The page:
Subject-object dynamism is what we call walking in somebody’s shoes or seeing the world through the eyes of another.

Actively and honestly try to understand why somebody would chose another solution than you. What motivates a conservative, a liberal? What values drive a traditionalist, a modernist, a post-modernist?

Enlarge your tent. Hold your interpretations loosely. Be not only prepared to change your mind, but actively challenge it.

And let go of the belief that there is one true way only. There is absolute truth, but truth is not accordance to facts, rules or principles. Truth is about not holding back. It is about the source. It is about a stream of consciousness.

So, if you know multiple interpretations of the creation story or Revelations, there is not one right one and the others are wrong. All of them are useful, they just speak to different parts of you in different times.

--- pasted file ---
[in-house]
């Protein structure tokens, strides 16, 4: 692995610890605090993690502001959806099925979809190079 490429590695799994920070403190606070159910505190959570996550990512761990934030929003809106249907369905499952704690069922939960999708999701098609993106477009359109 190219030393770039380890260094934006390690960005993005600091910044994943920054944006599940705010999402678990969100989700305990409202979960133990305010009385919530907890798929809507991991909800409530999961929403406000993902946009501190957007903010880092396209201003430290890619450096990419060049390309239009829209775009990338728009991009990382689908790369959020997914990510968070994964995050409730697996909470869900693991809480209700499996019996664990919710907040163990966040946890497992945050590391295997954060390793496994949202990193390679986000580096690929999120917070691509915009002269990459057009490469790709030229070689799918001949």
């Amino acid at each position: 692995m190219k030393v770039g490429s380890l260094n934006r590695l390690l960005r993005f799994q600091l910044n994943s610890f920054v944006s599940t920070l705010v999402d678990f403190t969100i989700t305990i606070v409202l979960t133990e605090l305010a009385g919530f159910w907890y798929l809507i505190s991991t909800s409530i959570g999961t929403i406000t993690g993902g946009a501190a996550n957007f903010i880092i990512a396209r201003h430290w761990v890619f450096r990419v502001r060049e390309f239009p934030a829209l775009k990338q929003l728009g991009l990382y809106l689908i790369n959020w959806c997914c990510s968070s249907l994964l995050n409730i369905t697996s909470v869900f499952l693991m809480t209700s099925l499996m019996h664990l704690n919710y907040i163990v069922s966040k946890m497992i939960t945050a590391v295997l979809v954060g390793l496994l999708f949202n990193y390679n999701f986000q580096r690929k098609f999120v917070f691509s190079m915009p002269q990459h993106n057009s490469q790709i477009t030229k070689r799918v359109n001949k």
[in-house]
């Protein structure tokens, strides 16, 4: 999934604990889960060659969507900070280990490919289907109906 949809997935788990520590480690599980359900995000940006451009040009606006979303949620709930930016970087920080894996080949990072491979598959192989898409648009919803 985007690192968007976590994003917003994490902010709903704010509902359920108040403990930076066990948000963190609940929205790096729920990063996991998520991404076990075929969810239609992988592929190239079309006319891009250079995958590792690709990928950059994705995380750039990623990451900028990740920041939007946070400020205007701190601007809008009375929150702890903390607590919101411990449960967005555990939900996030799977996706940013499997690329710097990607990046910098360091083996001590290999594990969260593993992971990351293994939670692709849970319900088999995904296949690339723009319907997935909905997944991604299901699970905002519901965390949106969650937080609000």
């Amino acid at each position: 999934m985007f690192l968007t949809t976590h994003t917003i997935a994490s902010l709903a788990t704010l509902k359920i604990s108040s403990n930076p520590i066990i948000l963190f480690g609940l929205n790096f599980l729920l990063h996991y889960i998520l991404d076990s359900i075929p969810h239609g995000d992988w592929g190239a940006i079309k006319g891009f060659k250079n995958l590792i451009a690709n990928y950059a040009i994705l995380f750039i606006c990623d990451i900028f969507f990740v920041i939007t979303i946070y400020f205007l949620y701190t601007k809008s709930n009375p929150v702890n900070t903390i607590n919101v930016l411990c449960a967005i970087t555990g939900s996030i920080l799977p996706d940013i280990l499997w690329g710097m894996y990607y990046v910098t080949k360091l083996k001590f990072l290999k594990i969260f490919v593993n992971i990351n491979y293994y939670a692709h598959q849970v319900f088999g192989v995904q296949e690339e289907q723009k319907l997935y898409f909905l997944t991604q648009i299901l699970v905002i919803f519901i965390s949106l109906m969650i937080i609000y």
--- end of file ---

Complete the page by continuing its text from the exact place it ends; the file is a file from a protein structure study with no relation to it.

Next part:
Yes, some interpretations are plain wrong, just as all models are wrong. Even then, they might be useful.

Interestingly enough, some interpretations can be proven wrong because they are non-factual, like the interpretation of creation as a laboratory notebook describing a scientific six-day process or the Bible telling us that Jesus will come back in 1988. (Which had proven useful in a very cynical way for at least the wallets of some authors.)

For some, they were and some still are useful in their growth.

Again, I do not call for nihilism, believing nothing. I am calling for a constant search, a constant exploration, a constant bath in the stream of consciousness called wisdom.